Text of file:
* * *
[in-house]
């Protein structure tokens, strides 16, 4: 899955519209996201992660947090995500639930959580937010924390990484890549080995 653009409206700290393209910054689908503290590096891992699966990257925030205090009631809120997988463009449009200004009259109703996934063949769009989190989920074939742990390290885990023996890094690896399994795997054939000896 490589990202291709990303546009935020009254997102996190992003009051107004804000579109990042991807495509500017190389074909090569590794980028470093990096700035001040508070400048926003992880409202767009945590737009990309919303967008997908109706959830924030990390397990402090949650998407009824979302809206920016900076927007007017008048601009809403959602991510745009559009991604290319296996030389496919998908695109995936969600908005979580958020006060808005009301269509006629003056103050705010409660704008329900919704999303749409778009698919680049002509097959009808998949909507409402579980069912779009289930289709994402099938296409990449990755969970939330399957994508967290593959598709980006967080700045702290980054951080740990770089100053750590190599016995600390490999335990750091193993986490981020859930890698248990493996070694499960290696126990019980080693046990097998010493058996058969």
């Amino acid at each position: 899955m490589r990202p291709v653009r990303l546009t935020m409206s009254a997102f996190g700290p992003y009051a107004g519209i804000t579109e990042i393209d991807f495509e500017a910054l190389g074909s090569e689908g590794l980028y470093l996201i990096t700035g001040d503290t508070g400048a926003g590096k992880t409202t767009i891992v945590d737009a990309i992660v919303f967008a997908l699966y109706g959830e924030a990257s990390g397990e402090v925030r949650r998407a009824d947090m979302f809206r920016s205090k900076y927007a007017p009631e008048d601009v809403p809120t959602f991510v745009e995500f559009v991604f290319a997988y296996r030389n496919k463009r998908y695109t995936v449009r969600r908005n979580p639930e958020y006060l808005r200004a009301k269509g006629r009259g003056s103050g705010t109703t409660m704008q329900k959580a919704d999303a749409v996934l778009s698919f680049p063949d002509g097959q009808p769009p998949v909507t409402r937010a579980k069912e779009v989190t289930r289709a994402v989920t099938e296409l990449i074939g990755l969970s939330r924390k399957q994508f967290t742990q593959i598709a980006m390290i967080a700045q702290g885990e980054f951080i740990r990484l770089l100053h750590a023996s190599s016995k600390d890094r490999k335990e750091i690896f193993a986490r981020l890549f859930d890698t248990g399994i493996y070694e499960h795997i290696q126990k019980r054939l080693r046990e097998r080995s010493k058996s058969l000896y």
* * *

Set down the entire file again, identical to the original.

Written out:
[in-house]
């Protein structure tokens, strides 16, 4: 899955519209996201992660947090995500639930959580937010924390990484890549080995 653009409206700290393209910054689908503290590096891992699966990257925030205090009631809120997988463009449009200004009259109703996934063949769009989190989920074939742990390290885990023996890094690896399994795997054939000896 490589990202291709990303546009935020009254997102996190992003009051107004804000579109990042991807495509500017190389074909090569590794980028470093990096700035001040508070400048926003992880409202767009945590737009990309919303967008997908109706959830924030990390397990402090949650998407009824979302809206920016900076927007007017008048601009809403959602991510745009559009991604290319296996030389496919998908695109995936969600908005979580958020006060808005009301269509006629003056103050705010409660704008329900919704999303749409778009698919680049002509097959009808998949909507409402579980069912779009289930289709994402099938296409990449990755969970939330399957994508967290593959598709980006967080700045702290980054951080740990770089100053750590190599016995600390490999335990750091193993986490981020859930890698248990493996070694499960290696126990019980080693046990097998010493058996058969």
């Amino acid at each position: 899955m490589r990202p291709v653009r990303l546009t935020m409206s009254a997102f996190g700290p992003y009051a107004g519209i804000t579109e990042i393209d991807f495509e500017a910054l190389g074909s090569e689908g590794l980028y470093l996201i990096t700035g001040d503290t508070g400048a926003g590096k992880t409202t767009i891992v945590d737009a990309i992660v919303f967008a997908l699966y109706g959830e924030a990257s990390g397990e402090v925030r949650r998407a009824d947090m979302f809206r920016s205090k900076y927007a007017p009631e008048d601009v809403p809120t959602f991510v745009e995500f559009v991604f290319a997988y296996r030389n496919k463009r998908y695109t995936v449009r969600r908005n979580p639930e958020y006060l808005r200004a009301k269509g006629r009259g003056s103050g705010t109703t409660m704008q329900k959580a919704d999303a749409v996934l778009s698919f680049p063949d002509g097959q009808p769009p998949v909507t409402r937010a579980k069912e779009v989190t289930r289709a994402v989920t099938e296409l990449i074939g990755l969970s939330r924390k399957q994508f967290t742990q593959i598709a980006m390290i967080a700045q702290g885990e980054f951080i740990r990484l770089l100053h750590a023996s190599s016995k600390d890094r490999k335990e750091i690896f193993a986490r981020l890549f859930d890698t248990g399994i493996y070694e499960h795997i290696q126990k019980r054939l080693r046990e097998r080995s010493k058996s058969l000896y």